A: A couple writer friends of mine in Chicago had a (television pilot) script that they wrote with me in mind. I liked the idea, but I really didn’t want to act in something else. Instead of just saying no, I said I wanted to expedite the process and do the best we can.
I said, “Let’s just cast it and shoot it on our own, and we’ll go from there and see if somebody wants to pick it up. If they do, they do. If they don’t, then we took a risk, but at least we did it on our own terms and took a good, clear shot at it.” (Note: The pilot is shooting now; Buress declined to share any details yet.)
If this goes well, I’d like to start producing more television. It would be nice to just make shows and be at home.
Q: Do you plan to keep performing? Or is there a day coming when you’ll want to stay off the road?
A: We’ll see, man. I haven’t been performing that much this summer, but we’re really about to ramp it up with this tour and filming a special. We’ll see how I feel after that. I think the stand-up bug is something that doesn’t really go away, but it can subside a little bit, meaning that I don’t feel that urge to go up three times in a night, but I still need to perform every now and then.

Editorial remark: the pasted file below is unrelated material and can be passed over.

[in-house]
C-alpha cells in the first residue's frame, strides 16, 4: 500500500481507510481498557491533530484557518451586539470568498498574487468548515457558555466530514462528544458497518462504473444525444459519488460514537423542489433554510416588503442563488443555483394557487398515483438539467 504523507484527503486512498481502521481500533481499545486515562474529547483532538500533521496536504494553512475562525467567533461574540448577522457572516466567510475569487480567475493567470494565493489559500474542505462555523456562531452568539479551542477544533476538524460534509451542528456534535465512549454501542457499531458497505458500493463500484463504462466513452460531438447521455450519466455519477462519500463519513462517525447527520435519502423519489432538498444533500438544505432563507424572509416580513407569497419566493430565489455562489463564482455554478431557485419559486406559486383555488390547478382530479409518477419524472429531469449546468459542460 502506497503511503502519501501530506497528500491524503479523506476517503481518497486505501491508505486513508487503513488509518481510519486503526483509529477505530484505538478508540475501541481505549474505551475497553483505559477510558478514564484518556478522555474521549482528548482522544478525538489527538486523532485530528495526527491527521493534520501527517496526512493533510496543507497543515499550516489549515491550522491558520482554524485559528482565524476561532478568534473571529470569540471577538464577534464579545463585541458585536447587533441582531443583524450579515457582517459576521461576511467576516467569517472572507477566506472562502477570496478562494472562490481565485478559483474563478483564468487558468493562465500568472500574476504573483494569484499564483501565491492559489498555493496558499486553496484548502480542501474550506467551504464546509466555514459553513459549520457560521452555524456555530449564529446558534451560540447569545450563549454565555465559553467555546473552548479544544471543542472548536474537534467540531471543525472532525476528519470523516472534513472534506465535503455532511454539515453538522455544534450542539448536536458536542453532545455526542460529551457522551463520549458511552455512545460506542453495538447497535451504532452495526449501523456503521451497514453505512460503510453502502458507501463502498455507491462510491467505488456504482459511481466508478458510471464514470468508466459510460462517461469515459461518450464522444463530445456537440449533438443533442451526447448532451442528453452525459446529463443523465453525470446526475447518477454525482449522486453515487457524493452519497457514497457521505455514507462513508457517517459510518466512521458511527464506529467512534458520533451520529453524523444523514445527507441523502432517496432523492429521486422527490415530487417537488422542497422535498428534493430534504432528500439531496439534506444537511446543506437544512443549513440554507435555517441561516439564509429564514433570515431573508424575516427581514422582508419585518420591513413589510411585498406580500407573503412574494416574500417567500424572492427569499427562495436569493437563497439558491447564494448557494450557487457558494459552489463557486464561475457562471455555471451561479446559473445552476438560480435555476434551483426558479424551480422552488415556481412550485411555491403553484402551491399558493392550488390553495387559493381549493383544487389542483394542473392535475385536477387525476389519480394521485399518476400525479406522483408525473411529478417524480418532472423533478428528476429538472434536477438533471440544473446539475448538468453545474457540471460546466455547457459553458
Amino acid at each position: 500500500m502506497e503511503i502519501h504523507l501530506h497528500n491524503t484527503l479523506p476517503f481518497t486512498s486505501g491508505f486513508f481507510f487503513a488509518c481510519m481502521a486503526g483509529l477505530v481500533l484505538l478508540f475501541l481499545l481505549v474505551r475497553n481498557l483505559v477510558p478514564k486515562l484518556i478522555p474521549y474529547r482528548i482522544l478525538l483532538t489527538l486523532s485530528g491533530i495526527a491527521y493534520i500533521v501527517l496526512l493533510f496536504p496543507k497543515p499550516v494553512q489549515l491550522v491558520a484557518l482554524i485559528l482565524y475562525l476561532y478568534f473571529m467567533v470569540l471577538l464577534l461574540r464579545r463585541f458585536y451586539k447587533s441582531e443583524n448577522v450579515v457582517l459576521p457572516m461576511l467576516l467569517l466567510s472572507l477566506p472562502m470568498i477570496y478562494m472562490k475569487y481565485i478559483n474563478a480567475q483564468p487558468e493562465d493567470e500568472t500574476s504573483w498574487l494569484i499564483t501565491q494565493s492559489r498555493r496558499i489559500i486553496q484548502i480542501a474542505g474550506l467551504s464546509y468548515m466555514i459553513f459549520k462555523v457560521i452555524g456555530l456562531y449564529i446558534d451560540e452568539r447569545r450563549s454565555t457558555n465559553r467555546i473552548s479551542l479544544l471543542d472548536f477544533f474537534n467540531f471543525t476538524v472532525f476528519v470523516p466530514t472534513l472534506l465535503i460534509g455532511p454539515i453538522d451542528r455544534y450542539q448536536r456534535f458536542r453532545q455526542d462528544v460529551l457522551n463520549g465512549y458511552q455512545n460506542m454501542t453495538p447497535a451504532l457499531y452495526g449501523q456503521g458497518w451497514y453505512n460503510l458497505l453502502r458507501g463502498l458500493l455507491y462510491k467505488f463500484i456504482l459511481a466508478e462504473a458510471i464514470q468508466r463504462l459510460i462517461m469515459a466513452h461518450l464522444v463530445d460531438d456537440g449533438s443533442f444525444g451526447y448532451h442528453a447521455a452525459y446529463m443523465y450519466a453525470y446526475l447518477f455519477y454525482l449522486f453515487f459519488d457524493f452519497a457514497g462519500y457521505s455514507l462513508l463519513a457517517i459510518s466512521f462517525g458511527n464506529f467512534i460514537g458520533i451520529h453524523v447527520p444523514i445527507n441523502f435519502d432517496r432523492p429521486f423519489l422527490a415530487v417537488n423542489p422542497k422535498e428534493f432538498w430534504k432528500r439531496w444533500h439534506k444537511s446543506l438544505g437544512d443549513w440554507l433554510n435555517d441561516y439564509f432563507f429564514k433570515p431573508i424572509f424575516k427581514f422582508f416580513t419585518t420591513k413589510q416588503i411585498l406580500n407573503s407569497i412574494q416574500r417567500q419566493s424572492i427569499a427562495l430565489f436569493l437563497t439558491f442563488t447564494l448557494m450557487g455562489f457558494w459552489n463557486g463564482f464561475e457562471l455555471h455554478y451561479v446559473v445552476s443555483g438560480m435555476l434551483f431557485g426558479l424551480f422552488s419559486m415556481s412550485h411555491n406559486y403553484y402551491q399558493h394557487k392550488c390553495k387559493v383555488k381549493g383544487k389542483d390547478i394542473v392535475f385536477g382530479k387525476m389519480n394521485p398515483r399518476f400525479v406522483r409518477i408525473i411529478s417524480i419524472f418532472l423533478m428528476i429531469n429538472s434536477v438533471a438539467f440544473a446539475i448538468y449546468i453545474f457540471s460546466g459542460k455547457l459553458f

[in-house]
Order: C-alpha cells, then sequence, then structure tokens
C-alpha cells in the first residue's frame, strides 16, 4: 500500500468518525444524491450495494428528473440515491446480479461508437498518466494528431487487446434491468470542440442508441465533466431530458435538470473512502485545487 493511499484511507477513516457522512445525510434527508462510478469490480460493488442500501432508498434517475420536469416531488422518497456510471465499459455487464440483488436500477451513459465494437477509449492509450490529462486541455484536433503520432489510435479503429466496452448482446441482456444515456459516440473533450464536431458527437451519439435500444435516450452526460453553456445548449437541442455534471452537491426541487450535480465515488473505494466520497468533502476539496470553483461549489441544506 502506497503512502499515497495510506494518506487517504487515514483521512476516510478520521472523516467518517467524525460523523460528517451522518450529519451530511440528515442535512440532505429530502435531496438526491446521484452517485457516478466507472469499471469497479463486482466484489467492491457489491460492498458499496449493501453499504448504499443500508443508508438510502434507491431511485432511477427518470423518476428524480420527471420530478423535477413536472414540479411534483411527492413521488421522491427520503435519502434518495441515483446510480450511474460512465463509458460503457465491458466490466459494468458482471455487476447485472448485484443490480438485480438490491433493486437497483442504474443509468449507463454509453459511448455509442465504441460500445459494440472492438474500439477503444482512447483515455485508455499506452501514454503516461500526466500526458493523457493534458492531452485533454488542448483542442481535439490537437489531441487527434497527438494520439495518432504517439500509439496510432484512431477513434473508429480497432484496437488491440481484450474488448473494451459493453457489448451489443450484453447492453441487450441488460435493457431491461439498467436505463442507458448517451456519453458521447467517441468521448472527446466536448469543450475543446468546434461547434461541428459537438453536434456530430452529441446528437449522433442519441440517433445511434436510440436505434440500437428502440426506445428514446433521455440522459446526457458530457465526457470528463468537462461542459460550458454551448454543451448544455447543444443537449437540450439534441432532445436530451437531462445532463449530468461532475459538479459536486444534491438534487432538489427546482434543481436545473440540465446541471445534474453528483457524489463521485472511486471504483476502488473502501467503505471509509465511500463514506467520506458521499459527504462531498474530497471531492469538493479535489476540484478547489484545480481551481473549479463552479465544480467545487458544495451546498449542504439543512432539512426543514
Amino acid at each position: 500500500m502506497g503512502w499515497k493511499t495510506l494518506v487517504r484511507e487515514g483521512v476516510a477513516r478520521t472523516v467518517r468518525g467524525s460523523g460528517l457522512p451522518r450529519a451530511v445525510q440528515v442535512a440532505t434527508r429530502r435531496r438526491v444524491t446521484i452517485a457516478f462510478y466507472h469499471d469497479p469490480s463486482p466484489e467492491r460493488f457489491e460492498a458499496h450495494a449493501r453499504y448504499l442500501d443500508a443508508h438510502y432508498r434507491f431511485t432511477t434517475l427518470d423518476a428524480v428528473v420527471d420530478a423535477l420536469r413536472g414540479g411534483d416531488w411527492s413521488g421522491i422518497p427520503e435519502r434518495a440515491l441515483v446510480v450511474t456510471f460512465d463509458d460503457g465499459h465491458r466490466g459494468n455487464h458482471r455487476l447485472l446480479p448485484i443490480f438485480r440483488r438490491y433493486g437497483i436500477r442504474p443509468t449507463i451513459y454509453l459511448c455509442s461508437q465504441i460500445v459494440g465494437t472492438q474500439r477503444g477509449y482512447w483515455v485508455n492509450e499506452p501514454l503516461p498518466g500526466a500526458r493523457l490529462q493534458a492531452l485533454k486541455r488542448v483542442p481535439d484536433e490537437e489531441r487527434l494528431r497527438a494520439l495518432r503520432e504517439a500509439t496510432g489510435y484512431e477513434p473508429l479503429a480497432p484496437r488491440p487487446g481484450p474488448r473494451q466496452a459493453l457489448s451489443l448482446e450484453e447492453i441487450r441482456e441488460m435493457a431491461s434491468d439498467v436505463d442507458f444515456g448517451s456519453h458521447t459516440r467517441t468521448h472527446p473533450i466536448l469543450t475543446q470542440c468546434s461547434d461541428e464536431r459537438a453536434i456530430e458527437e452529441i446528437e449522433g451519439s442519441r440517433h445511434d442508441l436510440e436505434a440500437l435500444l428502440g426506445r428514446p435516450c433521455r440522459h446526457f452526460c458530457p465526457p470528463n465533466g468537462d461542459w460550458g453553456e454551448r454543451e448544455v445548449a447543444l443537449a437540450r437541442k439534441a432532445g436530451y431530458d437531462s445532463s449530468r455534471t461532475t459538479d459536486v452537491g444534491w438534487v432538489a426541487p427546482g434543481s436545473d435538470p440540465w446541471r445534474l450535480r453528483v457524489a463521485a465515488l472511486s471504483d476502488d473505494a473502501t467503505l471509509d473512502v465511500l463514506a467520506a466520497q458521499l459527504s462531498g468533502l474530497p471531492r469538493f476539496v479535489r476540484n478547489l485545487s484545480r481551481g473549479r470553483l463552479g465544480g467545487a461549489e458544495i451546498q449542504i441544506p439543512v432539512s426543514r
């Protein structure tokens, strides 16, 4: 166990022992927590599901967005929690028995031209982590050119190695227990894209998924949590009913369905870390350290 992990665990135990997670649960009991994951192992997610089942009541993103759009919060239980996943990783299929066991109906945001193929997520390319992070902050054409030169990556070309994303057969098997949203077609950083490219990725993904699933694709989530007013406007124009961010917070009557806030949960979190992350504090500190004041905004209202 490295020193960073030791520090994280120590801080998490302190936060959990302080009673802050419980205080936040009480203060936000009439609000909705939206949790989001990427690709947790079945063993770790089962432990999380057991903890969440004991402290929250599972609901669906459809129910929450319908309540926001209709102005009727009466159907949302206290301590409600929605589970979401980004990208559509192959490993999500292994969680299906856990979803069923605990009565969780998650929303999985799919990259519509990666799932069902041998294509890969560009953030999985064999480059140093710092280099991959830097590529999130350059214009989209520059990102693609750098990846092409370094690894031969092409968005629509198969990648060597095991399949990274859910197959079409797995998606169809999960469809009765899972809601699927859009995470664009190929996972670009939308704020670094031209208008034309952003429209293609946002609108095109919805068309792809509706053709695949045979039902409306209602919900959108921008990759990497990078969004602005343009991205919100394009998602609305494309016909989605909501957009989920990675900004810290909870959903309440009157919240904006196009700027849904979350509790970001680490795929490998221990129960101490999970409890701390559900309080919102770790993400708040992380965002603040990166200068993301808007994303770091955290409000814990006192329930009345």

But the thing with stand-up, even if it’s not for touring, it just gets your brain flowing and you get in that creative mode and you feel that energy. That energy can be transferred to whatever I’m working on.
Q: Does producing make you feel like you’re back to learning something from the beginning?
A: It’s not all-the-way ground up. I’ve worked in this field. I’ve written for TV. I’ve acted. I’ve directed a music video. I’ve been on lots of sets and put together segments. So it’s just an extension of that.
The biggest difference is that my money is on the line now. The other difference is getting stuff going from scratch — putting the team together, and then the process afterward: We have this finished thing. Let’s set up these meetings. Who should we approach first?
I don’t feel out of my depth at all, but there still will be stuff to learn, versus the tech industry and the start-up world, which I’m looking into. I’ve been to some conferences. It’s a whole different language and I don’t know what people are talking about sometimes. You just have to ask questions and read up on as much as you can. But that’s what’s really exciting about getting into a new thing: There’s lots to learn.
You can just ask a bunch of questions and not be afraid to sound stupid in the moment — when it’s not stupid to ask questions, because you’re trying to get more information anyway.
Q: Why the interest in tech?
A: I like the idea of getting in early with a company I think has a great idea, being able to help out with strategy and promoting, and seeing something grow like that. Obviously it’s a super-risky world, but I’ve seen a lot of people have success with it.
It’s high-stakes gambling, and I’m a gambler.
When: 7:15 (sold out) and 9:30 p.m. Tuesday; 7:15 p.m. Wednesday (sold out).
Where: Helium Comedy Club, 30 Mississippi St.
Tickets: $30 at heliumcomedy.com.